The launch of the iPhone 6 has made a significant impact on Android’s market share. New data from Kantar shows that Android’s share of the smartphone market has actually dropped for the first time since 2013.
Kantar released new data on Wednesday that showed a drop of 2 percentage points in Android’s share of the smartphone market in the US. What’s important here is the time period in which the data comes from: The three months up to November 2014.
Apple’s latest phone, the iPhone 6, was released on September 19. That means the Kantar data covers the smartphone market surrounding the launch of the phone, giving us insight on how it affects the market.
The data shows that Android slipped from 50.4% share of the US smartphone market in the three months ending November 2013 to 48.5% for the same period in 2014. The last time that Android’s market share in the US dropped was September 2013.
Android saw bigger drops in Europe. Looking at data from Britain, Germany, France, Italy and Spain, we can see that Android’s share of the smartphone market fell 3.2% to 69.9%.
The caveat here is that iPhone 6 was Apple’s first all-new phone product release since 2012. The data covers the three months concurrent with the release, when consumers tend to go crazy for the new Apple phone, and thus was always likely to be Apple’s biggest-selling quarter. So it’s not a truly representative view of Android’s fortunes.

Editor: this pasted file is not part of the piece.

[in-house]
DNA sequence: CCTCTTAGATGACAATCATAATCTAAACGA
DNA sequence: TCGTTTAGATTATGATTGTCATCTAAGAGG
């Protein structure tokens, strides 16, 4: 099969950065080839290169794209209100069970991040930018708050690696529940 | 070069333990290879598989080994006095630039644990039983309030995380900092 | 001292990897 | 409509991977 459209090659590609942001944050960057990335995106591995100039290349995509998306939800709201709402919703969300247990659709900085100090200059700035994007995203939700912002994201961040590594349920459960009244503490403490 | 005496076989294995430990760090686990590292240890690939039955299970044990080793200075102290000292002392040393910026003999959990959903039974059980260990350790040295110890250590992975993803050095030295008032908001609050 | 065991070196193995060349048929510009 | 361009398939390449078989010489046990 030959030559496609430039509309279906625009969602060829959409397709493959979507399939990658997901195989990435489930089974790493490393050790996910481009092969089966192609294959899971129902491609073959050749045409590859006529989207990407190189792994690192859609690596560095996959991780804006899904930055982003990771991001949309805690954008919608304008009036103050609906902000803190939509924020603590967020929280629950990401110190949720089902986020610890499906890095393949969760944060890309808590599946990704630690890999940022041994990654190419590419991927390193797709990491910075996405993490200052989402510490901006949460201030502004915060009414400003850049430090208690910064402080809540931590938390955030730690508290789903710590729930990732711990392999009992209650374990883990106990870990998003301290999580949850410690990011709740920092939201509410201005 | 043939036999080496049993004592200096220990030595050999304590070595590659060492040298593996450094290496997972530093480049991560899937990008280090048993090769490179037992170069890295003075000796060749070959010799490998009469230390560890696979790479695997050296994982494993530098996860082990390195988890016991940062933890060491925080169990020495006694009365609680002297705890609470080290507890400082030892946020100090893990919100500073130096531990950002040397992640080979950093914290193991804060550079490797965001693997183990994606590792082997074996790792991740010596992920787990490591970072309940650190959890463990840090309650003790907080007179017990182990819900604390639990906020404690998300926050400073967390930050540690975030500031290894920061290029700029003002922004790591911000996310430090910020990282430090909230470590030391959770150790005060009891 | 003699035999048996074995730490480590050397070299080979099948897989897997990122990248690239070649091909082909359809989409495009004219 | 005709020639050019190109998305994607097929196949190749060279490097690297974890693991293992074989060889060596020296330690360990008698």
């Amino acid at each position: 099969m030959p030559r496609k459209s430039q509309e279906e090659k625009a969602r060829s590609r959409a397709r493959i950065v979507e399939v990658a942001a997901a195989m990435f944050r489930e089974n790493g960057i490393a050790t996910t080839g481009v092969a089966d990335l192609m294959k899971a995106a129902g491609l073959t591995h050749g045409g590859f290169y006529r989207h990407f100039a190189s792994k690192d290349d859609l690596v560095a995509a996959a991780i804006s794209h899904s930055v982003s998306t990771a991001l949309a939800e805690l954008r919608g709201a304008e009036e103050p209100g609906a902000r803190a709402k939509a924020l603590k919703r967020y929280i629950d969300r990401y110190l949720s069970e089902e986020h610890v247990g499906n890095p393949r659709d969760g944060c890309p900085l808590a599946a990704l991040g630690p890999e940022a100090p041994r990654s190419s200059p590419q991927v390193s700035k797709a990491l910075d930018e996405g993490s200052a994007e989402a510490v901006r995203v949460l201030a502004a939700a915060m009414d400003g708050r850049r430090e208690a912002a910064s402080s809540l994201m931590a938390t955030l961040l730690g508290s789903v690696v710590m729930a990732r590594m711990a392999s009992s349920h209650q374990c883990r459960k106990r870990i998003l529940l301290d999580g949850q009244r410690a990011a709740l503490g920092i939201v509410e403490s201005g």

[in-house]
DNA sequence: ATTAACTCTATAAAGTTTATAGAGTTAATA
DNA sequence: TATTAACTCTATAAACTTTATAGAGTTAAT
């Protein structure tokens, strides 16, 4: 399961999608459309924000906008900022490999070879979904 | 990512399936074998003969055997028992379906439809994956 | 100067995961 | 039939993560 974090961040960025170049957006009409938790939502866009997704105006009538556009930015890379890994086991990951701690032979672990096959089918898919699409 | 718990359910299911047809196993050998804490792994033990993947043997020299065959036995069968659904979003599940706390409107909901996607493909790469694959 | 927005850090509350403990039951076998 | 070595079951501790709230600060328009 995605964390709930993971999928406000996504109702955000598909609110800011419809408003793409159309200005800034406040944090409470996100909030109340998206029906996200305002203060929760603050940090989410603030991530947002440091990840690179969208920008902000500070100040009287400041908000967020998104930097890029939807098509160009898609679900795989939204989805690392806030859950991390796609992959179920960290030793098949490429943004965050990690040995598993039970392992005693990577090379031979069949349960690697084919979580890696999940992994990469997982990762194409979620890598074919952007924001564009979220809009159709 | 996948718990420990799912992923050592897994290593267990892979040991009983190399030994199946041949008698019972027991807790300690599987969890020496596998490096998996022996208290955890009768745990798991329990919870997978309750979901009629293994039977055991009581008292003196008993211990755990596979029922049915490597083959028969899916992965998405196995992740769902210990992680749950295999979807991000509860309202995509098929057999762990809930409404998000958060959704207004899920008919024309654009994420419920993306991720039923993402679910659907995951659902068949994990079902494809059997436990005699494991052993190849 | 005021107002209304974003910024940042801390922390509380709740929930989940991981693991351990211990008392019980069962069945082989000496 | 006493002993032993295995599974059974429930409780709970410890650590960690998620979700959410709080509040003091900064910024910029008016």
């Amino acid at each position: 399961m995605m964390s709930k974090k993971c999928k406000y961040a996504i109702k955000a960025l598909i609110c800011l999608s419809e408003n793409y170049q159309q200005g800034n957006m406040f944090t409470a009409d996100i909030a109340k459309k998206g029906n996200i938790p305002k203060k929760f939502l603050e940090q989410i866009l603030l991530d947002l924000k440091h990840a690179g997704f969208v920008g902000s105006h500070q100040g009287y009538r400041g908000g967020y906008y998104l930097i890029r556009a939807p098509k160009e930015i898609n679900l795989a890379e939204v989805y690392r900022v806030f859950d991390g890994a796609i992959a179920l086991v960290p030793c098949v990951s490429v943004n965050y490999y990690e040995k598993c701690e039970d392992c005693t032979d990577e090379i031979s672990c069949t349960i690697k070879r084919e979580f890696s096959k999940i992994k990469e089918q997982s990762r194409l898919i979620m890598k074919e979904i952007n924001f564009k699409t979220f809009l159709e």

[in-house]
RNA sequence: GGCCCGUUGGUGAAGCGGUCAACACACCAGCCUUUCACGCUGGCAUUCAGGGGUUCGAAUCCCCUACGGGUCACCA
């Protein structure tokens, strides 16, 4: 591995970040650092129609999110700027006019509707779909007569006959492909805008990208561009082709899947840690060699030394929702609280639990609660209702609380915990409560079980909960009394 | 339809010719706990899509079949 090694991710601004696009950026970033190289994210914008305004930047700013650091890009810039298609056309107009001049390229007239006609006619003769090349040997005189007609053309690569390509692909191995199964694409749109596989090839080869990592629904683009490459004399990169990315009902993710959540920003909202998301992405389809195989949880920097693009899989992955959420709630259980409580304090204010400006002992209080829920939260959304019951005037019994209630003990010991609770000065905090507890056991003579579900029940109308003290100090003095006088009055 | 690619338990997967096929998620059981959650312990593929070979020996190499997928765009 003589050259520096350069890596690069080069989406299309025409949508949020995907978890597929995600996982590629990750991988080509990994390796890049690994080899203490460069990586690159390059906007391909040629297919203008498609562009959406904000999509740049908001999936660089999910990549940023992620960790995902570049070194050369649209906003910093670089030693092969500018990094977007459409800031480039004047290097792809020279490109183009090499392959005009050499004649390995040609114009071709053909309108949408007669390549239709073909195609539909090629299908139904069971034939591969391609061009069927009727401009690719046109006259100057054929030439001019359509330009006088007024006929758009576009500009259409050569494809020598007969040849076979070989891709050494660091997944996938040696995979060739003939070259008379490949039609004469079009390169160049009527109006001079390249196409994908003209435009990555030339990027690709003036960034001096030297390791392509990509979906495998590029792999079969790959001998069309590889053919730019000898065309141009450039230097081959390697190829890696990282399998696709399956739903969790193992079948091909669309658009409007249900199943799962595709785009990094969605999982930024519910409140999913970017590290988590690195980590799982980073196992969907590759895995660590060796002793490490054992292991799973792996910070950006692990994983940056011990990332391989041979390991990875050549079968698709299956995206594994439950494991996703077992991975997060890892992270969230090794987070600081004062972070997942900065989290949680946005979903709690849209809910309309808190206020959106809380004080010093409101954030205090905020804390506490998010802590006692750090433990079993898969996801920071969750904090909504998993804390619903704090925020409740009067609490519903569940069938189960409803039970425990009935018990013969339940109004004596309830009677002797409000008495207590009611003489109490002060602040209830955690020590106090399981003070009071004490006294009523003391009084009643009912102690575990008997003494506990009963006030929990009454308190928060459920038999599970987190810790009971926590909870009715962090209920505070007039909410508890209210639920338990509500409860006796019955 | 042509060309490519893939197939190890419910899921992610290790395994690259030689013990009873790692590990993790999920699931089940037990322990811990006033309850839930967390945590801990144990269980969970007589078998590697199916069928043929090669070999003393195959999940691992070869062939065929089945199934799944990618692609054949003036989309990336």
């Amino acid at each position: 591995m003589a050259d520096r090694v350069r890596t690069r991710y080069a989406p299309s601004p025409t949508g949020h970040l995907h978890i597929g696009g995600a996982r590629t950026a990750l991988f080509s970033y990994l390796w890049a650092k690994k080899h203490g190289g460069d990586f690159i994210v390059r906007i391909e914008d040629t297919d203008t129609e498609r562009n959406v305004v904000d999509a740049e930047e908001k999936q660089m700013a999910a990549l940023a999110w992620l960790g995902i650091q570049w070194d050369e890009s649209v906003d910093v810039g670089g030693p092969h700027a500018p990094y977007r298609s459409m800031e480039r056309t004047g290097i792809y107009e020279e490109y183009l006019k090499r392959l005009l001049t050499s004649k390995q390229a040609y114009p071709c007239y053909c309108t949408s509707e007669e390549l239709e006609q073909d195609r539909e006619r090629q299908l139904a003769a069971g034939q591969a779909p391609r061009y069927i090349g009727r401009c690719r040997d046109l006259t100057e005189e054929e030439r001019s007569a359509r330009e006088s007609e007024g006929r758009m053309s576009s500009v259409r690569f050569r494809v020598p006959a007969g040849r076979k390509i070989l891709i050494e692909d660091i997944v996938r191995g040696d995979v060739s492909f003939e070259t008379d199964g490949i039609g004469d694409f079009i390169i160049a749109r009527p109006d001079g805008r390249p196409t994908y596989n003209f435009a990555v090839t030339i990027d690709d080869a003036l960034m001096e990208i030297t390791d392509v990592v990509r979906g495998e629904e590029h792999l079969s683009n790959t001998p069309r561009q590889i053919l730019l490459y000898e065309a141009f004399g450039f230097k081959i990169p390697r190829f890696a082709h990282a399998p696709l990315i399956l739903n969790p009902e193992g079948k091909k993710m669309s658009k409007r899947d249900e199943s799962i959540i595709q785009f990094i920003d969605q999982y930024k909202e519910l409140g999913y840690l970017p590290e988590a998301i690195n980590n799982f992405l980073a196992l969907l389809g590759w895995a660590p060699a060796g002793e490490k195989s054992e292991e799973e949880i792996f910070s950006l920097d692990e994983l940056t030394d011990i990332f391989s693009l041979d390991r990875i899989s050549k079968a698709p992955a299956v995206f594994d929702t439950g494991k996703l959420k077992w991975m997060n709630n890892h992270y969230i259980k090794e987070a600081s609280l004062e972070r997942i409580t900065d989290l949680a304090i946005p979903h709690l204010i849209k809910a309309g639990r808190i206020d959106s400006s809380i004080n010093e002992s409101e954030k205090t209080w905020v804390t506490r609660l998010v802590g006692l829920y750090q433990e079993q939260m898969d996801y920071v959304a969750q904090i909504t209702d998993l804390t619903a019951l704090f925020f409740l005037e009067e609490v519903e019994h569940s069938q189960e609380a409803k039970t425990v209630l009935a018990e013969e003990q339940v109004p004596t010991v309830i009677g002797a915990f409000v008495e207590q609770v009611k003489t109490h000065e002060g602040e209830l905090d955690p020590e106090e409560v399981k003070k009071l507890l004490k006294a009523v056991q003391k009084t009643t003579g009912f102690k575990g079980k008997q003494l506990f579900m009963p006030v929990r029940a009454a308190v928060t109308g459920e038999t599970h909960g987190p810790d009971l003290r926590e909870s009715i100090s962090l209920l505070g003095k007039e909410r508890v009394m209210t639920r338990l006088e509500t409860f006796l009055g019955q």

But still. Losing share on any day is a bad thing. Especially when your business model is dependent on mass consumer uptake — as Android’s is.
The fact that Android’s market share is falling is particularly bad news for Apple’s arch-rival Samsung. It had been trying to compete with Apple in the high-end phone market, but has recently lost its traction. Samsung even admitted that its expensive phones are failing to stand up against the iPhone. “Our high-end smartphone sales result was somewhat weak,” said a Samsung executive in an October conference call.
What’s surprising about the Kantar data is that high-end smartphones can still make a dent in the global market — as long as they’re Apple’s.
Companies like China’s Xiaomi have been shaking up the smartphone industry by producing cheap Android phones that stand up well when compared with more expensive models from Samsung.
Low-cost Android smartphones are now the real core of Android’s traction around the word, with Kantar data showing that Android is dominant in markets like Europe (69.9% of market share) and China (80.4% of market share).